South Portland Art Teacher Engages Remote Learners with Collaborative Mural Project

Margaret Burman is the Art Teacher for both the Dyer and Kaler Elementary Schools in South Portland School Department. An experienced educator, Mrs. Burman has been teaching art since 2004, with the past 8 years at Dyer and Kaler.

Pre-Pandemic, Mrs. Burman was teaching art to students in the two different elementary schools in-person using the framework of Teaching for Artistic Behavior, which develops their artistic practice by encouraging them to make choices about the media they want to use, the subject matter they want to express, and by developing their craft in many different kinds of art making. A few years back she created a video explaining her transition to the new teaching style and it is something she is really proud of because it drives her practice and the students have responded really well to it.

Through the current school year, South Portland School District has been in hybrid mode because of the COVID-19 pandemic, and Mrs. Burman has been teaching her students remotely via asynchronous lessons and live virtual classes. To help manage this, she created a Google Slides Virtual Art room where students can access virtual versions of their studios, visit a book nook, and see lessons that have been assigned to them.

“It was devastating for me that I couldn’t be in our art rooms and creating this virtual space became a way of feeling like I had had some control over things,” recalls Burman.

During the switch to hybrid learning, Burman transitioned from using the art rooms located at both schools, which have been repurposed for other classes, to a small office at Dyer Elementary that she has dubbed the Tiny Art Room. This is where she hosts virtual meetings with students and records lessons.

“During our Google meets we go over the lesson/theme for the week, have art making time using their sketchbooks and materials from the art bags that all K-5 students in South Portland were given, and play drawing games like Random Dry Draw, adapted from a dry erase board drawing game that we used to play in the art room.”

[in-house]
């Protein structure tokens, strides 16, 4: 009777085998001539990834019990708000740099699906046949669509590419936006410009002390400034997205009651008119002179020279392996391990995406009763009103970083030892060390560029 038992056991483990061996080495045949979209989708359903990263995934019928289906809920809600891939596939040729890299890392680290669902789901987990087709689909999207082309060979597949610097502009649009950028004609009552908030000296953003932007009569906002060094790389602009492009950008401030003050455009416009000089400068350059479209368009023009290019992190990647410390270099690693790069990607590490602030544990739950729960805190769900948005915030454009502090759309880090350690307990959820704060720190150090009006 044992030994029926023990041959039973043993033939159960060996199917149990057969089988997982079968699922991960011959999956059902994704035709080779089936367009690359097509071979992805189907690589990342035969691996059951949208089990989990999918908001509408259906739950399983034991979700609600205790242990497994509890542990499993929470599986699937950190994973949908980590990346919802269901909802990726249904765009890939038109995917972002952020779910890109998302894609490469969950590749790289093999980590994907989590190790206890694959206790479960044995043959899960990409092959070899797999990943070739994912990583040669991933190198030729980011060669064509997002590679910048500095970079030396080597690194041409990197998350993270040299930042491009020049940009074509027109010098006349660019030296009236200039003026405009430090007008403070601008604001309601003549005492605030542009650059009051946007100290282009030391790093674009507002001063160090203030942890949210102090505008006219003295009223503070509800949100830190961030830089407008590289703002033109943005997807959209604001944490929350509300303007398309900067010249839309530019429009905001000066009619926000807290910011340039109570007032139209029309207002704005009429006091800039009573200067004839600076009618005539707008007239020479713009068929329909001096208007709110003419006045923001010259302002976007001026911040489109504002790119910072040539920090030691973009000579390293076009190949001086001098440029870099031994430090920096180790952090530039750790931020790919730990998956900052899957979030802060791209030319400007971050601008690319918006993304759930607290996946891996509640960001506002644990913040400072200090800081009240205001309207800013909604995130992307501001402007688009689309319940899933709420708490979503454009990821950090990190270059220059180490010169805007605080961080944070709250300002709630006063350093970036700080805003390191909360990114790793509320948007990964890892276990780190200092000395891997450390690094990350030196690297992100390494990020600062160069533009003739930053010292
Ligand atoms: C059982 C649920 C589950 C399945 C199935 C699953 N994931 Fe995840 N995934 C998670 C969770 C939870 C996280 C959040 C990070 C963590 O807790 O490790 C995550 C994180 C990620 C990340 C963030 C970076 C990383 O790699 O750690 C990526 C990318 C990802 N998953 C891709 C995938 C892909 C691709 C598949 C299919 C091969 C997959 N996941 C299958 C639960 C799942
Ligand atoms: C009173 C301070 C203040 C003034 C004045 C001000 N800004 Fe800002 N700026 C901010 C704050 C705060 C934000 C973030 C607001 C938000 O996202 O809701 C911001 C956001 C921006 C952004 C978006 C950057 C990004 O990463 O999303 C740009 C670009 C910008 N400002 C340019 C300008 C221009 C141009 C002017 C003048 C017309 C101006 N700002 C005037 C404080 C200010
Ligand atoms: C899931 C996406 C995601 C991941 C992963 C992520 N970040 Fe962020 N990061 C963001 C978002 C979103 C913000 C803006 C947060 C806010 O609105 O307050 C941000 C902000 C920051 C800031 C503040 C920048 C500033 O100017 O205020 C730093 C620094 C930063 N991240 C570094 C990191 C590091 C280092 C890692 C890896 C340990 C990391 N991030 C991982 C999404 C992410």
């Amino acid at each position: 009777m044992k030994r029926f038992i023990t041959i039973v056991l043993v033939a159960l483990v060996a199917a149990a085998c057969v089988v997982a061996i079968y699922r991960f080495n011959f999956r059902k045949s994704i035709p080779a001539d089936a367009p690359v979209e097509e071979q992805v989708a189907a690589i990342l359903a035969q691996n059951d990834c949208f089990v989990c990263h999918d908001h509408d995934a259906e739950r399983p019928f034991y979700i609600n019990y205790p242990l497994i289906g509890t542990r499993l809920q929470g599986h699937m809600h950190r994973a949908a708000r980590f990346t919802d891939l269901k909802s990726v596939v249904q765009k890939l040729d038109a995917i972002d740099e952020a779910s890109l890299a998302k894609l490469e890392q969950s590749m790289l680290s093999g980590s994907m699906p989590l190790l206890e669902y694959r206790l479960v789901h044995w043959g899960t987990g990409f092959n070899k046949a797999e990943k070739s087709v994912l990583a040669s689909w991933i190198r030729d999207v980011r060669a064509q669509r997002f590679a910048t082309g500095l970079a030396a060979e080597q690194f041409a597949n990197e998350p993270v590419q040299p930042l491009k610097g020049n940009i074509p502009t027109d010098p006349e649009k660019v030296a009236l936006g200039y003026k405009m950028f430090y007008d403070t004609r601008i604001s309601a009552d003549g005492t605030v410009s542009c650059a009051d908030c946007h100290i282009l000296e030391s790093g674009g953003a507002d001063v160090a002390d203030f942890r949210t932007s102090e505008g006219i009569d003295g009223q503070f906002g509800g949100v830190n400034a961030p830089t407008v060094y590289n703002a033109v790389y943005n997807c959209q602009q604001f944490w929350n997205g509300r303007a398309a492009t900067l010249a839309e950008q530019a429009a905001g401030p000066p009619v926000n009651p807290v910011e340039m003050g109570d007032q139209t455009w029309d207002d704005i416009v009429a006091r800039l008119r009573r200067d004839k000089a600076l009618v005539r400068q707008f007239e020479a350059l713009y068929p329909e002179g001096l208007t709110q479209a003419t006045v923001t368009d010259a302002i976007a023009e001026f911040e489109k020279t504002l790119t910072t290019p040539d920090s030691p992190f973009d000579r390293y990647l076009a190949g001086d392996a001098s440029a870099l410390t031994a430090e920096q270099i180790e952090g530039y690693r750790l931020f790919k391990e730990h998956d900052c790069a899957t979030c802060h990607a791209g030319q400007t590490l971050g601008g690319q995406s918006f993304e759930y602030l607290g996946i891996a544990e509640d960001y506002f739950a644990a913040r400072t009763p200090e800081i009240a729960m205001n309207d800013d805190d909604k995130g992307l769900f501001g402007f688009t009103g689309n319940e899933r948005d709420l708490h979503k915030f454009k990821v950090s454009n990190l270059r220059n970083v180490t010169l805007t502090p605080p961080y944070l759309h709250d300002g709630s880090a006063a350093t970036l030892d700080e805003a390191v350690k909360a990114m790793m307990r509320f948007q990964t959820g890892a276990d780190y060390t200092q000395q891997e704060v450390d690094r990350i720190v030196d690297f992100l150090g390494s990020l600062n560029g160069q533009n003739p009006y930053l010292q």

With no windows in the Tiny Art Room which was originally surround in blue walls, Burman decided to get permission from the custodial staff and principal to paint them.

“Then I decided that instead of me just painting what I wanted on the walls, I would incorporate the ideas of my students from our Google meets,” explained Burman. Since October she has engaged students to help create the collaborative mural, a project that all of the students in all of her classes, grades K-5 at both Dyer and Kaler, get to participate in.

“I choose one student randomly at the end of every Google meet to direct me in what to paint for the mural,” She explains. “They are the directors; I am just the brush!”

At this point over 250 students have contributed their ideas to the mural, which will not be finished until every single one of her remote students has added their idea. Mrs. Burman has collected feedback from the students as they discuss what they would like to do with the image of this mural when it is finished.

“I think the mural lets everybody have a chance to make a mark on this artwork,” said one student.

“The mural is beautiful! I enjoyed making the squiggly thing. Looking forward to doing another one,” added another.

Some ideas on what to do with the mural when it is finished have been posters, magnets, postage stamps and selling products to raise money for a charity.

Despite not having art classes in-person this year, students have really benefited from doing their art classes remotely because it has given them the opportunity to practice being artists in their own homes and day care programs.

Having been practicing the artistic habits such as stretch & explore, develop craft, envision, express, reflect, observe, engage & persist, and understanding art worlds in the art room with Mrs. Burman for the last 4 years, her students were used to experimenting and exploring the materials and getting ideas and inspiration from the world around them. Doing the work remotely has provided the opportunity for their artistic behavior to spill over into their everyday lives outside of school and has helped foster artistic practice outside of school assignments.

Progress of Mrs. Burman’s Tiny Art Room mural can he found on her Instagram @DyerKalerArt using the hashtag #tinyartroomcollaborativemural.

Information for this article was provided by South Portland School District as part of the Maine Schools Sharing Success Campaign. To submit a story or an idea for the campaign, email it to Rachel at